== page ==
Endometriosis (en-doe-me-tree-O-sis) is a disorder that causes tissue that normally lines the inside of the uterus to grow outside of the uterus.
This displaced uterine tissue (also called endometrium) grows in areas it shouldn’t, such as the ovaries, fallopian tubes, or even the intestines.
Endometriosis can affect every woman differently, sometimes making it difficult to identify and diagnose. While some women don’t exhibit symptoms, others may experience a variety of very menacing symptoms that interrupt daily life.
Common symptoms of endometriosis include:
- Painful periods (dysmenorrhea)
- Pelvic pain in between periods (non-menstrual pelvic pain)
- Pain during sex (dyspareunia)
- Fertility struggles
- Bleeding or spotting between periods
- Heavy menstrual bleeding
- Long periods lasting more than one week
- Vomiting during your period
- Pain during bowel movements
- Pain during urination
- Pain in the abdomen, groin, or lower back
- Excessive pain, exhaustion, or feeling of physical weakness that keeps you from normal daily activities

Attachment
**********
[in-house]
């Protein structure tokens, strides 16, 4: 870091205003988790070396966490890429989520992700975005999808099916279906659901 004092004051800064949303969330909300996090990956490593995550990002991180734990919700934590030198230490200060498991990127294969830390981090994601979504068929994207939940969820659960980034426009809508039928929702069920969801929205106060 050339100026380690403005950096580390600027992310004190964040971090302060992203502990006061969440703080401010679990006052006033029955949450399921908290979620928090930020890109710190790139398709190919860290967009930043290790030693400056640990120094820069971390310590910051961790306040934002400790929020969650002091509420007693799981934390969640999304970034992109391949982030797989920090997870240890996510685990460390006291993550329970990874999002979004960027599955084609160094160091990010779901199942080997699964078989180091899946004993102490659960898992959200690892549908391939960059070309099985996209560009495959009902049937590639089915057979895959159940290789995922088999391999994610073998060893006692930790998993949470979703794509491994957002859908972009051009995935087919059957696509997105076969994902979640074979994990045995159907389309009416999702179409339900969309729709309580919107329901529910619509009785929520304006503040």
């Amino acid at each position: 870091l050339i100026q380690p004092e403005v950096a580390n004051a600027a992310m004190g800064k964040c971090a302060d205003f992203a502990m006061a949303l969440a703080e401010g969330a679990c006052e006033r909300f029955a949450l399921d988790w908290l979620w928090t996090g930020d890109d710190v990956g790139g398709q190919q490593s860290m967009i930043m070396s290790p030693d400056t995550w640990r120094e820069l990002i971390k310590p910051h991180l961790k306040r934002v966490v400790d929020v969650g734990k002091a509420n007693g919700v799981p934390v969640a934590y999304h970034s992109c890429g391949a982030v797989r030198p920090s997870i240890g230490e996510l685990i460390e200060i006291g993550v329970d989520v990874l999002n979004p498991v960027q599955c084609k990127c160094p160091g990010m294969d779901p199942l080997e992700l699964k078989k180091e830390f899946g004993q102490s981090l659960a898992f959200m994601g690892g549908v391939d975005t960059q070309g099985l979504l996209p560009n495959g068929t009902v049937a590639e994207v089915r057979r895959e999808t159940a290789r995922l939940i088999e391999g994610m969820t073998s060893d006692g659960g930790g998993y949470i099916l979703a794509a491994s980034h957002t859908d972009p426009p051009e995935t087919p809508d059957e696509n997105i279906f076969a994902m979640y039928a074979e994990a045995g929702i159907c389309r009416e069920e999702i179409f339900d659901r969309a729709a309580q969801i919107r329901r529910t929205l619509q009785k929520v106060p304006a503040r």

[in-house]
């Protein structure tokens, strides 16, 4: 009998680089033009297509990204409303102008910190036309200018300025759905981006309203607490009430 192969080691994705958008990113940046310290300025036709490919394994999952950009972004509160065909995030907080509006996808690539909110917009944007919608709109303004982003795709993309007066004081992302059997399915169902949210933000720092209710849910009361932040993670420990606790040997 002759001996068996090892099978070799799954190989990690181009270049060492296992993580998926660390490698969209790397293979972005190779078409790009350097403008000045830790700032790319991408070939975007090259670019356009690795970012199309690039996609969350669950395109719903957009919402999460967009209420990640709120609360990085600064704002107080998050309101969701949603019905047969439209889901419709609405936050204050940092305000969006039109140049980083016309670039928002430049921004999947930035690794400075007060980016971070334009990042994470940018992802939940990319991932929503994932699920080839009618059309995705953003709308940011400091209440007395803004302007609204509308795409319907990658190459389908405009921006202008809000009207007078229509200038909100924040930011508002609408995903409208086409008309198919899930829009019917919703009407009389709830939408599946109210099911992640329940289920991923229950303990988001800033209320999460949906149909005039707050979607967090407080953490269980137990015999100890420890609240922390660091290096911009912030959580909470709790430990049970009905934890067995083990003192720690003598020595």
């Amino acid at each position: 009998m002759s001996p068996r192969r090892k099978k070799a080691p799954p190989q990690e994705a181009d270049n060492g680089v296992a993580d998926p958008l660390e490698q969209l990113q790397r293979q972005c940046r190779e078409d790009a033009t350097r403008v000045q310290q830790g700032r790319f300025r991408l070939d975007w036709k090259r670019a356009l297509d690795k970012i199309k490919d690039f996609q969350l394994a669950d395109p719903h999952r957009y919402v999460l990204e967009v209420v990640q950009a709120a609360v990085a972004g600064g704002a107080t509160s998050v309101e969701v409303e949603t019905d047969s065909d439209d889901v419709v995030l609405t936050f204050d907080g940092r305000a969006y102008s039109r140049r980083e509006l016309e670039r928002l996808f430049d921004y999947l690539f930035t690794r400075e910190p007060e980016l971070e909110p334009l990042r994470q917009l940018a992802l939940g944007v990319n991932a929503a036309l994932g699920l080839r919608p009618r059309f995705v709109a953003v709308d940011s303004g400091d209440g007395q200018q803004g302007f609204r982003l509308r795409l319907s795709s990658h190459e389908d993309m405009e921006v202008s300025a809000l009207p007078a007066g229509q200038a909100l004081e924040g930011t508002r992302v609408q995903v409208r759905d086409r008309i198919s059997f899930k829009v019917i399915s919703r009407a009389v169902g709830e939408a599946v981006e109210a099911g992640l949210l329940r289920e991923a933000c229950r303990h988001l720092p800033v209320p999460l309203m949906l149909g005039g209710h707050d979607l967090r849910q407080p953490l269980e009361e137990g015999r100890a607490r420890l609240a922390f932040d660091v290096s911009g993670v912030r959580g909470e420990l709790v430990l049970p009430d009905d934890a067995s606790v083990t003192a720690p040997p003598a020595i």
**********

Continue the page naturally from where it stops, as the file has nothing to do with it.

Symptoms of endometriosis oftentimes overlaps with symptoms of uterine fibroids, so it’s important to be evaluated by a doctor so an accurate diagnosis can be given.
So, once you get the diagnosis of endometriosis, what are your options?
First, it’s important to note that doctors and scientists are still doing important work to better understand the cause of this condition. According to the Endometriosis Foundation of America, “there is likely a genetic component to endometriosis. Girls who have a close female relative are 5 to 7 times more likely to have it themselves, but more research is necessary to fully understand the genetic characteristics of endometriosis.”
What endometriosis sufferers do have available to them is a variety of treatment options. These treatment therapies help to minimize the symptoms of endometriosis and improve the patient’s quality of life while battling the condition. Treatment for endometriosis typically involves medication or surgery.
Oftentimes women don’t consider participating in clinical trials until all other traditional treatment options have failed. But the truth of the matter is: clinical research studies are designed to offer innovations in medical technology and treatment modalities before they are made widely available to the public. In many cases, clinical trials shouldn’t be a last resort, but instead a first line of defense against a condition like endometriosis that currently has no known cure.